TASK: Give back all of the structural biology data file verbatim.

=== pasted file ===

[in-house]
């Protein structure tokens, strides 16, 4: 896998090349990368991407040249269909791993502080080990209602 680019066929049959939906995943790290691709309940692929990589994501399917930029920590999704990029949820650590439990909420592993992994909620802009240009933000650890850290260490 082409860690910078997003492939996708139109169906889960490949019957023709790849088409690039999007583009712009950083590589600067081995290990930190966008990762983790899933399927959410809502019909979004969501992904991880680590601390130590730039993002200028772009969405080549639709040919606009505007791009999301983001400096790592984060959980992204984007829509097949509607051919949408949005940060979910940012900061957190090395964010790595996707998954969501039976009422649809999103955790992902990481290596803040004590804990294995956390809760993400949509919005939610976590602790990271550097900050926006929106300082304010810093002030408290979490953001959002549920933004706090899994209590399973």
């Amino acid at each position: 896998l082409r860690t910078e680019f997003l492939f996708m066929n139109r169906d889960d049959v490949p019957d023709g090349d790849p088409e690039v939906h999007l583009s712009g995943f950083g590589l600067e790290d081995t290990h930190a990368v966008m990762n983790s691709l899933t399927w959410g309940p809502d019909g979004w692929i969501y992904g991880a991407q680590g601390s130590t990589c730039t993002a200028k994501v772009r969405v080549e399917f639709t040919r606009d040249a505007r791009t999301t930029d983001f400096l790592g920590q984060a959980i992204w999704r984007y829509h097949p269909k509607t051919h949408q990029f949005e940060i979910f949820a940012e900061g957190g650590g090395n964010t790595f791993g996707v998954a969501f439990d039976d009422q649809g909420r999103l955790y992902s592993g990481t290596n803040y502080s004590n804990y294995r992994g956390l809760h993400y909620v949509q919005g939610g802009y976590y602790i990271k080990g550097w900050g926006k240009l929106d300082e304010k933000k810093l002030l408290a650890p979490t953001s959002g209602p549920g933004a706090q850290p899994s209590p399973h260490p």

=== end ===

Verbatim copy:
[in-house]
């Protein structure tokens, strides 16, 4: 896998090349990368991407040249269909791993502080080990209602 680019066929049959939906995943790290691709309940692929990589994501399917930029920590999704990029949820650590439990909420592993992994909620802009240009933000650890850290260490 082409860690910078997003492939996708139109169906889960490949019957023709790849088409690039999007583009712009950083590589600067081995290990930190966008990762983790899933399927959410809502019909979004969501992904991880680590601390130590730039993002200028772009969405080549639709040919606009505007791009999301983001400096790592984060959980992204984007829509097949509607051919949408949005940060979910940012900061957190090395964010790595996707998954969501039976009422649809999103955790992902990481290596803040004590804990294995956390809760993400949509919005939610976590602790990271550097900050926006929106300082304010810093002030408290979490953001959002549920933004706090899994209590399973």
């Amino acid at each position: 896998l082409r860690t910078e680019f997003l492939f996708m066929n139109r169906d889960d049959v490949p019957d023709g090349d790849p088409e690039v939906h999007l583009s712009g995943f950083g590589l600067e790290d081995t290990h930190a990368v966008m990762n983790s691709l899933t399927w959410g309940p809502d019909g979004w692929i969501y992904g991880a991407q680590g601390s130590t990589c730039t993002a200028k994501v772009r969405v080549e399917f639709t040919r606009d040249a505007r791009t999301t930029d983001f400096l790592g920590q984060a959980i992204w999704r984007y829509h097949p269909k509607t051919h949408q990029f949005e940060i979910f949820a940012e900061g957190g650590g090395n964010t790595f791993g996707v998954a969501f439990d039976d009422q649809g909420r999103l955790y992902s592993g990481t290596n803040y502080s004590n804990y294995r992994g956390l809760h993400y909620v949509q919005g939610g802009y976590y602790i990271k080990g550097w900050g926006k240009l929106d300082e304010k933000k810093l002030l408290a650890p979490t953001s959002g209602p549920g933004a706090q850290p899994s209590p399973h260490p």